Fifth National Report of Singapore

Document type
National Report

Singapore is a city-state with a land area of about 718.3 km2 located within the Sundaland biodiversity hotspot. It is one of the most densely populated countries in the world and yet, despite being highly urbanised, harbours rich native biodiversity within its borders.

The unique circumstances of Singapore present considerable challenges to the conservation of biodiversity, as there are many competing needs within a small land area. Conversely, it also presents opportunities for innovative solutions to address these challenges, including the development of expertise on urban biodiversity conservation.

The current state of biodiversity shows some signs of improvement, as there have been fairly significant increases in the numbers of species for certain groups of plants and animals, most notably vascular plants, birds, spiders, soft corals and some of the insects. Furthermore, many species once thought lost have been found again in local habitats and home ranges of some rare species have expanded. In addition to facing ongoing threats to biodiversity from scarcity of land, some other challenges to biodiversity conservation include potentially invasive species. These are being monitored for longer term impacts to habitats or are being studied more closely to find solutions.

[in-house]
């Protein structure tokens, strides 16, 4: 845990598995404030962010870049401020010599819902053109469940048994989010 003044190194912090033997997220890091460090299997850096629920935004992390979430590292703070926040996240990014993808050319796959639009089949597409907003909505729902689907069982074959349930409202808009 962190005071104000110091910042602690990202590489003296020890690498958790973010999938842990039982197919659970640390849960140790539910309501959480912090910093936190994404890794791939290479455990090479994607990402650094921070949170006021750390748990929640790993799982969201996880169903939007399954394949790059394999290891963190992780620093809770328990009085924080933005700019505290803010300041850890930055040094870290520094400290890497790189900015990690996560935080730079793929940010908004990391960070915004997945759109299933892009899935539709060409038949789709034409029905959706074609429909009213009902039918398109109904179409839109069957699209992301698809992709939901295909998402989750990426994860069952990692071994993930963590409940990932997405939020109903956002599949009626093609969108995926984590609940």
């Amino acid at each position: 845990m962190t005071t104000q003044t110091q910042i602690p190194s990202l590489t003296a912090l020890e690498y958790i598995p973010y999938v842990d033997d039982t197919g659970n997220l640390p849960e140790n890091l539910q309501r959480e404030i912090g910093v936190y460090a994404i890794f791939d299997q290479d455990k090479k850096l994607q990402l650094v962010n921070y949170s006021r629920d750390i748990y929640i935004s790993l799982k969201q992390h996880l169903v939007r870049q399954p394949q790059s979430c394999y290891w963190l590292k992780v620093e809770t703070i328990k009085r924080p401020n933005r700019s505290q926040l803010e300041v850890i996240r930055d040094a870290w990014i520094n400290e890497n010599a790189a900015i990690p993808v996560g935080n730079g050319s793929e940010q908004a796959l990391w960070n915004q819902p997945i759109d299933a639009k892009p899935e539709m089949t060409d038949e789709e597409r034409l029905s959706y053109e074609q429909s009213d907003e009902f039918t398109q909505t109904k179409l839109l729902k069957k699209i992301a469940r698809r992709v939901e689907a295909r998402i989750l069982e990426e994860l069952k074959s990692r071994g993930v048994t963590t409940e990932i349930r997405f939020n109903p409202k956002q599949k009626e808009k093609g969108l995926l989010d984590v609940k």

There have been several key initiatives under the five strategies outlined in the 2009 version of Singapore’s National Biodiversity Strategy and Action Plan (NBSAP). Species conservation and recovery programmes, habitat restoration and enhancement initiatives as well as efforts to improve habitat connectivity are some of the ways in which Singapore safeguards biodiversity. The Sustainable Singapore Blueprint 2015 and Singapore’s land use planning process are examples of ways in which Singapore takes biodiversity issues into consideration in policy and decision-making. Knowledge of Singapore’s biodiversity is also improved through research and the information is managed using tools such as the BIOME database (Biodiversity and Environment Database System). Great emphasis is placed on enhancing education and public awareness, with various events being held such as the Festival of Biodiversity under the Community in Nature initiative. Singapore also works towards strengthening partnerships on biodiversity issues at the national, regional and international levels.

On the whole, Singapore has made good progress on the targets that are relevant, and this was assessed based on the initiatives carried out under the strategies of the NBSAP as well as Singapore’s score on the Singapore Index on Cities’ Biodiversity (SI). Singapore’s NBSAP is currently undergoing a review to develop nationally relevant targets which will allow better tracking of the state of biodiversity in Singapore.